Skincare products



Skincare is essential no matter what your skin condition is. Skincare includes cleansing, moisturizing, and sunscreen.

  • Gently cleanse the skin with face wash and warm water. Do not use soap that is too strong for the skin. It can irritate. Do not use hot water steam as it will remove essential oils on the skin
  • Make sure the skin is hydrated. You can use a moisturizer and drink plenty of water during the day. Use products labelled ‘non-comedogenic’ and oil-free
  • Protect your skin from sunlight radiation by using SPF 30 or more sunscreen. Repeat the application of sunscreen every 2 hours. If you engage in swimming or sweat a lot, you may need to apply it more often
  • Do not squeeze the pimples as it will cause scarring




You can try some medications to treat and prevent acne that contain benzoyl peroxide (benzoyl peroxide) and salicylic acid (salicylic acid).

If medications do not work, your doctor may give you stronger medications such as antibiotics tretinoin to reduce bacteria and stop new comedones (comedones) from spreading.

Acne is common in teenagers. Adolescent acne usually starts when they step into puberty, and it will go away after adolescence.

However, this condition can affect their confidence and can be made worse if they do not adequately take care of their skin.


Myths About Acne

There are several myths about acne's causes, such as the myth that says chocolate consumption can cause acne. However, some people find that their acne attacks worsen if they consume certain foods in excess. If you are one of them, try to notice what happens if you stop or reduce your intake of those foods.

Another myth is about how to treat acne. Sunlight does not reduce acne. While sunbathing can make acne not look so bad for a while, it doesn't help to keep getting rid of it - and some people find that the oil their skin produces after sunbathing makes their acne worse.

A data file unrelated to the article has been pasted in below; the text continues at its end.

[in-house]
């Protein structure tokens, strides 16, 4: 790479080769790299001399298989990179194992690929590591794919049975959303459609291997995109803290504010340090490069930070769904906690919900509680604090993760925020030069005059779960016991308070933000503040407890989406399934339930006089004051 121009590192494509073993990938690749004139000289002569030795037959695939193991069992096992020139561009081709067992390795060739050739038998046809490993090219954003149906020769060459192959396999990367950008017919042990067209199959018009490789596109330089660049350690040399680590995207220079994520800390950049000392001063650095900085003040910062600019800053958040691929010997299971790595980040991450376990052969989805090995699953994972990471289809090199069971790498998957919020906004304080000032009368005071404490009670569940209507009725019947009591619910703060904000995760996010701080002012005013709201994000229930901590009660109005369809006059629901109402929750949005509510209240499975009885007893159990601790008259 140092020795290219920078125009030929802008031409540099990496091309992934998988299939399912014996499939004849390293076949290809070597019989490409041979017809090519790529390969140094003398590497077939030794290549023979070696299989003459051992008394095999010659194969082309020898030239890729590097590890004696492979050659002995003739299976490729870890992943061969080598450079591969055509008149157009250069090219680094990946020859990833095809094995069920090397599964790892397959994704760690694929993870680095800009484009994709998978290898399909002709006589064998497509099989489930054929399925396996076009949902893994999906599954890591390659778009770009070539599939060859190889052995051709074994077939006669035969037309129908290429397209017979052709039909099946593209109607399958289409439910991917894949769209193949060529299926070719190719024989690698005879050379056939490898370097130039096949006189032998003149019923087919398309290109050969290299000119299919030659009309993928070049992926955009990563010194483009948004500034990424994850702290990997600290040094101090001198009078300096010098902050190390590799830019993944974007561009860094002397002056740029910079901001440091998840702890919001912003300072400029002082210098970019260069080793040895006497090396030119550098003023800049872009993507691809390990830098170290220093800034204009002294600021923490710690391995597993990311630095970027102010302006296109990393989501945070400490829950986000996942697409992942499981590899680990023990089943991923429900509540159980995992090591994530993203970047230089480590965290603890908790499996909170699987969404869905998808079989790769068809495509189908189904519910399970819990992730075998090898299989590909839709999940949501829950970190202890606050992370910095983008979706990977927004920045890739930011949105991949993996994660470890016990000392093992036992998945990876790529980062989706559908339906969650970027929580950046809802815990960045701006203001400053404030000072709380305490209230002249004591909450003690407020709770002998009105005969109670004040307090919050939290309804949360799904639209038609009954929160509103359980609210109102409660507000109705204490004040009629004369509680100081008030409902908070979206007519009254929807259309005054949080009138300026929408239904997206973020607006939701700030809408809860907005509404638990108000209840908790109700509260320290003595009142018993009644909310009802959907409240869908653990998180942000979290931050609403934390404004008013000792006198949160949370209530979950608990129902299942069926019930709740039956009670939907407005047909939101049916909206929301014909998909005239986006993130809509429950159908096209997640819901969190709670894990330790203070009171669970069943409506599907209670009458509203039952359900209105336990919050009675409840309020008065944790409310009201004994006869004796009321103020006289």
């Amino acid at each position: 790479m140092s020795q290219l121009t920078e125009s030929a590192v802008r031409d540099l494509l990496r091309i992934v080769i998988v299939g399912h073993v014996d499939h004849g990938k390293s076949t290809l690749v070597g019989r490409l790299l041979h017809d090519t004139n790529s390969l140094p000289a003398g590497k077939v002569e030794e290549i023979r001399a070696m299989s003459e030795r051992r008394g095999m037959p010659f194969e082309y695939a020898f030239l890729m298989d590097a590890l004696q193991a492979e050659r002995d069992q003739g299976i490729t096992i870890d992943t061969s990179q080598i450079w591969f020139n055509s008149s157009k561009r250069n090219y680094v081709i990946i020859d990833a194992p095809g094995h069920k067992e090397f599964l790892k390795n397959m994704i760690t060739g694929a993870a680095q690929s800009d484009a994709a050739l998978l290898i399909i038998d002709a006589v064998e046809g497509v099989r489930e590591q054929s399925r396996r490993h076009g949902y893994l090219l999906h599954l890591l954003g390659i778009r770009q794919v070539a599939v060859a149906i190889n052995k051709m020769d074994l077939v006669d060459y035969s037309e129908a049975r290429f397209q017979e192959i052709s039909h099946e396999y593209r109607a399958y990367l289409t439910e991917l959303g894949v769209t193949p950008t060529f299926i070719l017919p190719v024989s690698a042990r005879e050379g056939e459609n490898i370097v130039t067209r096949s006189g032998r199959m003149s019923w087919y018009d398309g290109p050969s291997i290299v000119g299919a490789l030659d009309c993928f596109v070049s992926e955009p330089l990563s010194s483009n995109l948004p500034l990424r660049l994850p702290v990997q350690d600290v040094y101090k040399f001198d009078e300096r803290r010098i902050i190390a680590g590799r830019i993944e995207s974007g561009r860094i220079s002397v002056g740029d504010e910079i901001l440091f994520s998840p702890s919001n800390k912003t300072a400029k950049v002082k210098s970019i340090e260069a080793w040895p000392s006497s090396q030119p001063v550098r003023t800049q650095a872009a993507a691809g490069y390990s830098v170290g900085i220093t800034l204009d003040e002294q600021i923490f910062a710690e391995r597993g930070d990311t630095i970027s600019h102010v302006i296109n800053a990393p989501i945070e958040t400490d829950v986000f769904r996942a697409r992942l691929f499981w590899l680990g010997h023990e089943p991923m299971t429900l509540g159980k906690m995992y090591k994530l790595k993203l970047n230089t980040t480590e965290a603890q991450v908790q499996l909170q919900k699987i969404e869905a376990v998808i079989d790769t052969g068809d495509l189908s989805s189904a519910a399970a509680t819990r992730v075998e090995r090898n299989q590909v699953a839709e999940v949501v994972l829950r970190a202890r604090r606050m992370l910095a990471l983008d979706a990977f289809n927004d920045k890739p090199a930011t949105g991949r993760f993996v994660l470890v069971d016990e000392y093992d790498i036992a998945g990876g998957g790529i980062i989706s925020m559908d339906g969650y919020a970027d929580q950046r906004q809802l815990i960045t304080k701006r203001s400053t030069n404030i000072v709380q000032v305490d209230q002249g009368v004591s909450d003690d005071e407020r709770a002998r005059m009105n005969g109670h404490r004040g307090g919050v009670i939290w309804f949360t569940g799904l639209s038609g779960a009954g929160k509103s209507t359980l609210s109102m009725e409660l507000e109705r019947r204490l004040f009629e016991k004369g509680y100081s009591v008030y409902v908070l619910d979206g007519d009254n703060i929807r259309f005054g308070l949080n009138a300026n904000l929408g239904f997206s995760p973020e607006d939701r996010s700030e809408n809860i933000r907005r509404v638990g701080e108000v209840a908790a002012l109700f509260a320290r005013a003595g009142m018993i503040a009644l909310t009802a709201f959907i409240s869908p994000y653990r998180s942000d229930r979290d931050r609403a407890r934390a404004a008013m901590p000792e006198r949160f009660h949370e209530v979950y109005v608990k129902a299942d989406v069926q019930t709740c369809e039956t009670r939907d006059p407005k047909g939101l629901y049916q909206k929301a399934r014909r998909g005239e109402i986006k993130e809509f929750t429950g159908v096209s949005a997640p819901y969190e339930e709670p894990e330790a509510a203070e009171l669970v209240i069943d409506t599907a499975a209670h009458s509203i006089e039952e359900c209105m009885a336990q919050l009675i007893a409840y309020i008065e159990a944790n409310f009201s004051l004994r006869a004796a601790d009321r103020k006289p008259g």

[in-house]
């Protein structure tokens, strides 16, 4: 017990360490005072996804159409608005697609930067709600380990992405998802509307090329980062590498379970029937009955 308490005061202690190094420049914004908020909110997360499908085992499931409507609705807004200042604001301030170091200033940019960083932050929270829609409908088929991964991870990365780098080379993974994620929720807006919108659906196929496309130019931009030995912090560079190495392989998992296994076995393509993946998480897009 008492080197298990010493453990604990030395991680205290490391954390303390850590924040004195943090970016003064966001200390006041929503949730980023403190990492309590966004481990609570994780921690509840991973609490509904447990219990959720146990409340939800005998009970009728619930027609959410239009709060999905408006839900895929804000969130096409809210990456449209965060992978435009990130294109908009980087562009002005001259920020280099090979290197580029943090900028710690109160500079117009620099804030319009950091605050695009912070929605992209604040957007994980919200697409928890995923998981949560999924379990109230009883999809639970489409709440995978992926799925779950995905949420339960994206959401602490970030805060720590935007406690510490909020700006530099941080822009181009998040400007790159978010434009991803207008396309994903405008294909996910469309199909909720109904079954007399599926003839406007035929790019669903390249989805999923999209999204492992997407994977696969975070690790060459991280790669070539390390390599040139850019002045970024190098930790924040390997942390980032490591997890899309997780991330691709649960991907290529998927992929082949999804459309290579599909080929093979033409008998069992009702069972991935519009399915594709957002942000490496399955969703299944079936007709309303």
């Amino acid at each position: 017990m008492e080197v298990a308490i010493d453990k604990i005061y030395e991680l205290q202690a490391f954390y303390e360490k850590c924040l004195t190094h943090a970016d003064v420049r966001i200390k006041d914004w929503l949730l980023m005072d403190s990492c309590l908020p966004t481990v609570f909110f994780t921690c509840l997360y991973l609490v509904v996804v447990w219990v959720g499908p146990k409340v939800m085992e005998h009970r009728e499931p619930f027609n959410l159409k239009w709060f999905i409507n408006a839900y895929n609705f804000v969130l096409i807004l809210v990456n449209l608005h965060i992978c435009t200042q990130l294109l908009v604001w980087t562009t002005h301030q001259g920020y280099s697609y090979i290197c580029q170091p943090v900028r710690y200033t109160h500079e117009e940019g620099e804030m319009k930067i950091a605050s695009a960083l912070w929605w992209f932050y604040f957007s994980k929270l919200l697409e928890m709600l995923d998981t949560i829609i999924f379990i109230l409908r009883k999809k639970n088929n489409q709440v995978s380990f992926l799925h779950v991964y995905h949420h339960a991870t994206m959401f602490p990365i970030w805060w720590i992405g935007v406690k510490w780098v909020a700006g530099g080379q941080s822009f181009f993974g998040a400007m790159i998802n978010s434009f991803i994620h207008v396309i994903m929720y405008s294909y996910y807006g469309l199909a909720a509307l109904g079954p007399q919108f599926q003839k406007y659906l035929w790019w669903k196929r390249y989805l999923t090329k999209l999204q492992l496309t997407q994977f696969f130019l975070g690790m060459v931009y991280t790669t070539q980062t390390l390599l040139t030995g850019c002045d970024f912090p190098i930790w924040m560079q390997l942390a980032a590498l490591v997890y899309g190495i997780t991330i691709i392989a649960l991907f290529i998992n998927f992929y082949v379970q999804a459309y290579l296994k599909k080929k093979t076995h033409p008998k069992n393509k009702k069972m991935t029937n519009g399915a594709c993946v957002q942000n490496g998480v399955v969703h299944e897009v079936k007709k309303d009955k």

Fighting Acne Attacks



Sometimes, proper hygiene cannot prevent acne. Washing your face properly or using lotions and make-up without oil cannot guarantee it. Many teenage girls find that acne comes out a few days before menstruation. This is called premenstrual acne, which is caused by hormonal changes. An estimated seven out of 10 women experience it.

If your teen has this problem, calm them down and let them know that they are not alone. Please encourage them to talk to you or their friends about it. Sometimes, talking about it can help reduce stress.

Also, you may want to take her to see your paediatrician or family doctor as they can treat acne using medications. Depending on one's acne, it may require the use of a prescription cream to prevent the formation of acne, the intake of antibiotics to kill the bacteria that cause acne or minor surgery. Sometimes a referral to a pediatric dermatologist is necessary.

It would be best to convince your teen that acne is not impossible to overcome. It is a common problem, and although the severity and type vary, there are now many better treatment options for acne. Instead of letting your teen suffer in silence, encourage them to seek the support and treatment available so that they can alleviate the misery and forget about it.